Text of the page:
As stated above, I can get other shows I care about via other means, but those are very few. The vast majority of what I watch comes from the OTA networks.

    * I did have basic cable once when a "friend" illegally hooked me up. The extra channels were a nice addition, but I didn't miss them when they went away.
     
  11. Bigg

    Bigg Cord Cutter

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    Yeah, Discovery is probably the worst in terms of online licensing for stuff. There is almost nothing from them in HD online. A lot of the cable stuff too is a little farther down the curve, so to speak, so it's not always as available (or available at all) online, since there's not as much of a push to get it up as there is for a lot of the network stuff.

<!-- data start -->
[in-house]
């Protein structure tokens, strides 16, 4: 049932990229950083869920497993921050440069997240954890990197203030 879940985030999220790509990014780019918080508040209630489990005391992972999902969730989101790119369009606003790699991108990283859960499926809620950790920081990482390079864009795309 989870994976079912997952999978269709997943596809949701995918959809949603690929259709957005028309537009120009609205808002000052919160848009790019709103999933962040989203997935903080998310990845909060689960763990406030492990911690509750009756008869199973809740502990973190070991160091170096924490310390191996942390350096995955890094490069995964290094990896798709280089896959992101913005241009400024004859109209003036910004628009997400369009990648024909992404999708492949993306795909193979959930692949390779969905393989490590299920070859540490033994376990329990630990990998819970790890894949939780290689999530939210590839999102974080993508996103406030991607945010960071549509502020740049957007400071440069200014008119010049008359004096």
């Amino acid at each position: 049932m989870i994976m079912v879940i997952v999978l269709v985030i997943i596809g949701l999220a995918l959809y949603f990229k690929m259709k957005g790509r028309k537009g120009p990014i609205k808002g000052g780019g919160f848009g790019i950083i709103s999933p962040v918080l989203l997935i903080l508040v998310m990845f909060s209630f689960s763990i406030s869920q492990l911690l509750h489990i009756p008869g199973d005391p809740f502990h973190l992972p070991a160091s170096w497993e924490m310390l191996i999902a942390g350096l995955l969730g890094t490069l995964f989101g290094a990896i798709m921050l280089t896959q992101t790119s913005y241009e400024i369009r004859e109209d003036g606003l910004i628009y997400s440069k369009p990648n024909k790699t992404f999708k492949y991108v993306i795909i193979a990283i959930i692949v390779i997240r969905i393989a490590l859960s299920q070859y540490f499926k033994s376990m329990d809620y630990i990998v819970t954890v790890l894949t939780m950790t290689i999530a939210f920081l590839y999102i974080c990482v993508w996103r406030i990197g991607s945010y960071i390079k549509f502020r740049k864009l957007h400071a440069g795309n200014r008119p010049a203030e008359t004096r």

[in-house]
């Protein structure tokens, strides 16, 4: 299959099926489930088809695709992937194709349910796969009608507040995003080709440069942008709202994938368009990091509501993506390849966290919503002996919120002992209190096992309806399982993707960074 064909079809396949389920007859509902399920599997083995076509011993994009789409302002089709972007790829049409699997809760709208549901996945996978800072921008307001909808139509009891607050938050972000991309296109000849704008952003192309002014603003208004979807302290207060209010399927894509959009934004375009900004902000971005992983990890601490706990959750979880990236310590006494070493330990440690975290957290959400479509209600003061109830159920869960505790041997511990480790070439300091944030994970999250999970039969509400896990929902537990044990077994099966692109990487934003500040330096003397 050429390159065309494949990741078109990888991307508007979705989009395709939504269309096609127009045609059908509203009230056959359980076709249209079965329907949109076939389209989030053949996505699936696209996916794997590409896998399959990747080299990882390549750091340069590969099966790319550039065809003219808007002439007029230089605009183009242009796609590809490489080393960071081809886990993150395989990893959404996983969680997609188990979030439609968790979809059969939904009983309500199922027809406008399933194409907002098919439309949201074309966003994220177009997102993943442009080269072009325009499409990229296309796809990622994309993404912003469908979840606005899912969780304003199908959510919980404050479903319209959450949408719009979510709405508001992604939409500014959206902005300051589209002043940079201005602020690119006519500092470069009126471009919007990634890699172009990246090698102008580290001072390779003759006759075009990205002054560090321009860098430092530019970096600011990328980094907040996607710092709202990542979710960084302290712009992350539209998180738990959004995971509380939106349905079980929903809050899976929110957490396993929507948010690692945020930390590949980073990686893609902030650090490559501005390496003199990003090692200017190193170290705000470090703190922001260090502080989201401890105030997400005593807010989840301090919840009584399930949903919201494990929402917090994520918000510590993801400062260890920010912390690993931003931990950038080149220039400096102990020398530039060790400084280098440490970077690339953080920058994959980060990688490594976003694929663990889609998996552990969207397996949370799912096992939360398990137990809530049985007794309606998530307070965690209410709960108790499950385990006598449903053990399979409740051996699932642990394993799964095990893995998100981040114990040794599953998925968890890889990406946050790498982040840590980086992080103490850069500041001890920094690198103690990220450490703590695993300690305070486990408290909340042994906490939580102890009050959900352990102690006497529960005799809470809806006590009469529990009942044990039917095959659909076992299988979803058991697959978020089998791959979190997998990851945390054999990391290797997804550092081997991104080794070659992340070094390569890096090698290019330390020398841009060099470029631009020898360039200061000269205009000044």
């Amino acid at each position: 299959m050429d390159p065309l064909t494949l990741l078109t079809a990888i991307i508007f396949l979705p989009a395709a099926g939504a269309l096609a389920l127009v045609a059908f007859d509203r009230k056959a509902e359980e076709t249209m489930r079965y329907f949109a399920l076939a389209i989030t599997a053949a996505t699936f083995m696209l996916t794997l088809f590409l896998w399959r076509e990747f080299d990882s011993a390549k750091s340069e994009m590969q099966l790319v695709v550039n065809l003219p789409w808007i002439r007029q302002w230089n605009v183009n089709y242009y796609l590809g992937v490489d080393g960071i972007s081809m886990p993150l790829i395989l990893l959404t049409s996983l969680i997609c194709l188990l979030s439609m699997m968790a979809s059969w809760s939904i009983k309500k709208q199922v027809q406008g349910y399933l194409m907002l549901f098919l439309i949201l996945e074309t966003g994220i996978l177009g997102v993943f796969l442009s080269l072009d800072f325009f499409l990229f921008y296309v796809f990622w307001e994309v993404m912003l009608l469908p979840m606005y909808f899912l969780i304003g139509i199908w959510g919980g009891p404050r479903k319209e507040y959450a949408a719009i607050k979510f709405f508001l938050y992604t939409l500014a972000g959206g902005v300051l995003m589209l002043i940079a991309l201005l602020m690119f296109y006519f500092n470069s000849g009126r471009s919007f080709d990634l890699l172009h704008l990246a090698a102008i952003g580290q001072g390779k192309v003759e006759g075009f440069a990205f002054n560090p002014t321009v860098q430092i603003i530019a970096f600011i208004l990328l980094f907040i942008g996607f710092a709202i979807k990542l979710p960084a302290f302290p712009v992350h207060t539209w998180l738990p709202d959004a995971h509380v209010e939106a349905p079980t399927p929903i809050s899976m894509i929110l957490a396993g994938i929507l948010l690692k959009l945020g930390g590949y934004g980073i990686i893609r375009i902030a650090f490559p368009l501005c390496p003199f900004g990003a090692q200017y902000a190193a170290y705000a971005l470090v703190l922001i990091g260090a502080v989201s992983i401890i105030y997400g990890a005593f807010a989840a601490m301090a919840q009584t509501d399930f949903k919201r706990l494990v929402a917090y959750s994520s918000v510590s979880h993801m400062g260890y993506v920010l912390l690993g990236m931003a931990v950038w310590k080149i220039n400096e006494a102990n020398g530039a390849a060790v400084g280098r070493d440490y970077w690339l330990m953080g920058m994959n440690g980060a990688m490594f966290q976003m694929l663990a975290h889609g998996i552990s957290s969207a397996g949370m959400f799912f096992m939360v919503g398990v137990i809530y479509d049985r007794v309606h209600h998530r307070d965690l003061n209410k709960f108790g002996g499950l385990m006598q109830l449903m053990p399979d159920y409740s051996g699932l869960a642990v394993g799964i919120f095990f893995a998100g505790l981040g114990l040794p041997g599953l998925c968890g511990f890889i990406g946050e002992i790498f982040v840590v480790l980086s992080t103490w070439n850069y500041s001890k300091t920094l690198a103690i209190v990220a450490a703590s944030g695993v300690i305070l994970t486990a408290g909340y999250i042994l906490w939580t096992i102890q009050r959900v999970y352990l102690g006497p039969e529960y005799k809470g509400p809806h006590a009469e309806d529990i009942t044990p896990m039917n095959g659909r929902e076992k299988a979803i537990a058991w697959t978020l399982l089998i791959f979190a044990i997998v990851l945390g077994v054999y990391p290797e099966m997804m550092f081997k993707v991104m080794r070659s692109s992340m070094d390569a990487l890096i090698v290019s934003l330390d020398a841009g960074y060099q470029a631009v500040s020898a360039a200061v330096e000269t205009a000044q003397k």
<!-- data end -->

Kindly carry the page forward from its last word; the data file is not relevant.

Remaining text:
12. mattack

    mattack Well-Known Member

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    Except:
    (1) Shows aren't available on Internet streaming forever (e.g. just last night I tried to find an episode of Parks & Recreation from this season that had the VERY VERY end cut off.. I don't really think I missed any dialogue, but I was willing to let it play through the ads a few times so I could skip to the end to actually make sure.. but that episode wasn't available anymore)... Especially not for free (i.e. commercial supported).

    (2) Similar, but you can't get shows "without" commercials (i.e. skip over commercials), at least not for "free" (already recorded them).

    I'm turning off Netflix streaming (due to the price increase), but if they had all primetime network shows, even a year after originally airing (e.g. similar to what I did for HBO shows, wait for the DVD), then I would kind of agree with you.